At night I dream of being in Rhythm Heaven.
Melatonin does a wonderful job of creating a lo-fi, pastel-colored version of rhythm game darling Rhythm Heaven, and that's high praise. Nintendo's version of WarioWare but with music, the Rhythm Heaven series has been conspicuously absent from Switch. Fortunately, developer Half Asleep has come up with a venerable substitute whose presentation sets it apart from what’s come before.
The premise of Melatonin is that every night a man falls asleep on his couch and dreams of all sorts of fantastical situations and vivid memories. The dreams function as the stages of Melatonin, and each one features different music and a unique mini-game. If you're a fan of lo-fi beats, you're going to dig the music here, but if not, don't expect much aural variety. The lack of any real story is a slight knock against it, but fortunately the gameplay and presentation are exceptional.
Across four nights and a finale, 21 stages have to be completed to roll credits on Melatonin. Each night contains five stages, with the fifth being a mash-up of the previous four. All five are connected by a loose theme, which makes sense given that they are all part of the same night's dreams, and each one can award up to three stars on regular difficulty and three rings on Hard Mode. Because every stage is unique, it begins with a tutorial that explains how the mechanics of that stage work, while also offering a chance to practice said mechanics before hopping into the scored version of the level. During each night, you’ll need to earn eight stars in total before the final stage opens up, and then score at least two stars on that final stage to move to the next night. Even though the experience may only last a few hours, going back to play every level on Hard Mode (which ramps up the speed) or achieve perfect scores on completed stages is a worthwhile incentive on its own given how fun and charming the game is.
By default, the tutorial operates with a timing circle in the middle of the screen to assist with your button presses. The only three buttons used during gameplay are A, L, and R, making the Switch an easy place to pick up and play the game. A smattering of accessibility options allow players to, for instance, keep the practice circle on outside of the tutorials or make early, late, or missed notes less of a penalty towards your score. Most of the time, you'll be relying on sound cues that function as prompts for your button presses; visual cues appear as well, but the stages have clever ways of distorting what you see to force you to rely on what you hear. Overall, Melatonin seems a great entry point for newcomers to the rhythm genre but ramps up the difficulty nicely as you progress from one night to the next.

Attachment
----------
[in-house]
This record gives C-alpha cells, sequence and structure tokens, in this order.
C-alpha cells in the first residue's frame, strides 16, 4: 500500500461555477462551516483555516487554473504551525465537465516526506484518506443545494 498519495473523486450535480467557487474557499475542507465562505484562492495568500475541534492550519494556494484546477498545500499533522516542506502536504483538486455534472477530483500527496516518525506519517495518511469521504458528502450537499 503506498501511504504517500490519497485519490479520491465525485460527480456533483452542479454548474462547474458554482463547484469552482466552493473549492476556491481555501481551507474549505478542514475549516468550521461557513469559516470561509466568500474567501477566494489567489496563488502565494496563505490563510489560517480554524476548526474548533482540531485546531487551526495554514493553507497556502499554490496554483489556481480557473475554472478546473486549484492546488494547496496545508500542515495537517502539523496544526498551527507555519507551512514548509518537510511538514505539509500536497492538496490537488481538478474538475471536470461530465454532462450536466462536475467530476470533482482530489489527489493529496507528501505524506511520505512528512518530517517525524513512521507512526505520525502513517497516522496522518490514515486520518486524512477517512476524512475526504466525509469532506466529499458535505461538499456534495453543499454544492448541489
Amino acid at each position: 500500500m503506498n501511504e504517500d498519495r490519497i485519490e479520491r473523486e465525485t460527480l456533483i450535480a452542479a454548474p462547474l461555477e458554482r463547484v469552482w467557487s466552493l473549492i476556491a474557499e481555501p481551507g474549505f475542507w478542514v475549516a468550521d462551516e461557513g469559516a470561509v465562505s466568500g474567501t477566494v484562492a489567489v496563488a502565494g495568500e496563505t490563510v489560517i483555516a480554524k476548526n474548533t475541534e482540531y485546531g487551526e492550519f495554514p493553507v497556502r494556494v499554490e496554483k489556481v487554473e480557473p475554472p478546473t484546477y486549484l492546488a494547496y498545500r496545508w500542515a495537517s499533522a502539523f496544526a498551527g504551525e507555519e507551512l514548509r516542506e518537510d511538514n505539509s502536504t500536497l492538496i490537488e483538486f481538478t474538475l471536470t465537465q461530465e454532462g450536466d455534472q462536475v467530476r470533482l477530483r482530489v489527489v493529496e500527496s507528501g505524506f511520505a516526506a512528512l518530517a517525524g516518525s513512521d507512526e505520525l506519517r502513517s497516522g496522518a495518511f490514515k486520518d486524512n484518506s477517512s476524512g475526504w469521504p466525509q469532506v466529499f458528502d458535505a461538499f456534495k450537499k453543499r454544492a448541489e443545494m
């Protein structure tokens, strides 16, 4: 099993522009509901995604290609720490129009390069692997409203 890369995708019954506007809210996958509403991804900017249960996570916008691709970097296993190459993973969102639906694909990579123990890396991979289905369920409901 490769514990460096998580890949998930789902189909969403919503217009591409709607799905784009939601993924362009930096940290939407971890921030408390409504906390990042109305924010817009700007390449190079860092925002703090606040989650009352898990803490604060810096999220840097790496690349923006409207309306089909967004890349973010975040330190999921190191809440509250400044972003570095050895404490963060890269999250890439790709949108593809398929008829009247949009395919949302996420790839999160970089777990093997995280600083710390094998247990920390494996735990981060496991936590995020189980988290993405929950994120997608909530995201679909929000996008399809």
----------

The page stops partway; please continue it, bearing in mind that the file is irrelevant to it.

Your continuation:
In terms of how it looks and sounds, Melatonin employs a cartoon aesthetic with hand-drawn visuals that work well for what it is. It's satisfying to be able to choose which of the four stages to play during each night, as you can walk from one to the next and play them in any order. The background music is quiet and soothing, and as someone who listens to a fair bit of lo-fi, I loved the different tracks accompanying each stage. The clean UI helps to bolster a comfortable and relaxing experience that is nearly impossible not to bop and nod along with.
Whether you're watering dream flowers, catching hamburgers in la-la land, or socking a few dingers mid-snooze, Melatonin makes and leaves behind a warm and inviting impression. You can even edit each of the non-mashup levels to make your own customized version. From both a gameplay and presentation standpoint, what's here is nearly unassailable, and the game serves as an exquisite reminder of just how spoiled we are with the wealth of indie titles on Switch and also how astonishing it is that it took until now to get a flattering facsimile of Rhythm Heaven on Nintendo's latest console. Playing this late at night might not boost your brain's melatonin levels, but it’s sure to leave you smiling before bed time.